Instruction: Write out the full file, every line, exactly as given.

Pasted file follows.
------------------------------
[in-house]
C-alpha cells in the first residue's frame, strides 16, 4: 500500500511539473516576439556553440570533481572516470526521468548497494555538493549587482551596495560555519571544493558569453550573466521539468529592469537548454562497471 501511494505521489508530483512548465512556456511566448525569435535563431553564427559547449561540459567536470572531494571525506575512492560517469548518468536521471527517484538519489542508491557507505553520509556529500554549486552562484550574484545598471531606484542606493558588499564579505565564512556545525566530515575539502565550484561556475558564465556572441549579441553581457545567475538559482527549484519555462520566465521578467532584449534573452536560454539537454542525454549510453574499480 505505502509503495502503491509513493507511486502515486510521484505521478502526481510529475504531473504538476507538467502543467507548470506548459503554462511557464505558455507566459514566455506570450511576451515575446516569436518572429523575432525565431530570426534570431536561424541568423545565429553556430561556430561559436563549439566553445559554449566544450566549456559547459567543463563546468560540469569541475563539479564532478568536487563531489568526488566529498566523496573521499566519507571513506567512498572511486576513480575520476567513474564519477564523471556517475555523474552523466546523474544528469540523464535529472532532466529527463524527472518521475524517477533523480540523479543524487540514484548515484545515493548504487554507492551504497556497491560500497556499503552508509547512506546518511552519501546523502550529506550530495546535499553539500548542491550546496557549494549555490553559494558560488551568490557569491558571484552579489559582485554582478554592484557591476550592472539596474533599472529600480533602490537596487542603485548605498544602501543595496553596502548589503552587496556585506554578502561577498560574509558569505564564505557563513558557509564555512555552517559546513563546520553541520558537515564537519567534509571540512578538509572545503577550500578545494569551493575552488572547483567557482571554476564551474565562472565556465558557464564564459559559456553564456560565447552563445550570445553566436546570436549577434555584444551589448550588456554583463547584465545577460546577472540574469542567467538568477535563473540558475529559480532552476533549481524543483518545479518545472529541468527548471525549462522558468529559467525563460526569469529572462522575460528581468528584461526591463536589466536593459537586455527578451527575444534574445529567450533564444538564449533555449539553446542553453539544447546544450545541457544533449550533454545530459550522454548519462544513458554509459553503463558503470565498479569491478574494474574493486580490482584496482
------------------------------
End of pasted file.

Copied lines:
[in-house]
C-alpha cells in the first residue's frame, strides 16, 4: 500500500511539473516576439556553440570533481572516470526521468548497494555538493549587482551596495560555519571544493558569453550573466521539468529592469537548454562497471 501511494505521489508530483512548465512556456511566448525569435535563431553564427559547449561540459567536470572531494571525506575512492560517469548518468536521471527517484538519489542508491557507505553520509556529500554549486552562484550574484545598471531606484542606493558588499564579505565564512556545525566530515575539502565550484561556475558564465556572441549579441553581457545567475538559482527549484519555462520566465521578467532584449534573452536560454539537454542525454549510453574499480 505505502509503495502503491509513493507511486502515486510521484505521478502526481510529475504531473504538476507538467502543467507548470506548459503554462511557464505558455507566459514566455506570450511576451515575446516569436518572429523575432525565431530570426534570431536561424541568423545565429553556430561556430561559436563549439566553445559554449566544450566549456559547459567543463563546468560540469569541475563539479564532478568536487563531489568526488566529498566523496573521499566519507571513506567512498572511486576513480575520476567513474564519477564523471556517475555523474552523466546523474544528469540523464535529472532532466529527463524527472518521475524517477533523480540523479543524487540514484548515484545515493548504487554507492551504497556497491560500497556499503552508509547512506546518511552519501546523502550529506550530495546535499553539500548542491550546496557549494549555490553559494558560488551568490557569491558571484552579489559582485554582478554592484557591476550592472539596474533599472529600480533602490537596487542603485548605498544602501543595496553596502548589503552587496556585506554578502561577498560574509558569505564564505557563513558557509564555512555552517559546513563546520553541520558537515564537519567534509571540512578538509572545503577550500578545494569551493575552488572547483567557482571554476564551474565562472565556465558557464564564459559559456553564456560565447552563445550570445553566436546570436549577434555584444551589448550588456554583463547584465545577460546577472540574469542567467538568477535563473540558475529559480532552476533549481524543483518545479518545472529541468527548471525549462522558468529559467525563460526569469529572462522575460528581468528584461526591463536589466536593459537586455527578451527575444534574445529567450533564444538564449533555449539553446542553453539544447546544450545541457544533449550533454545530459550522454548519462544513458554509459553503463558503470565498479569491478574494474574493486580490482584496482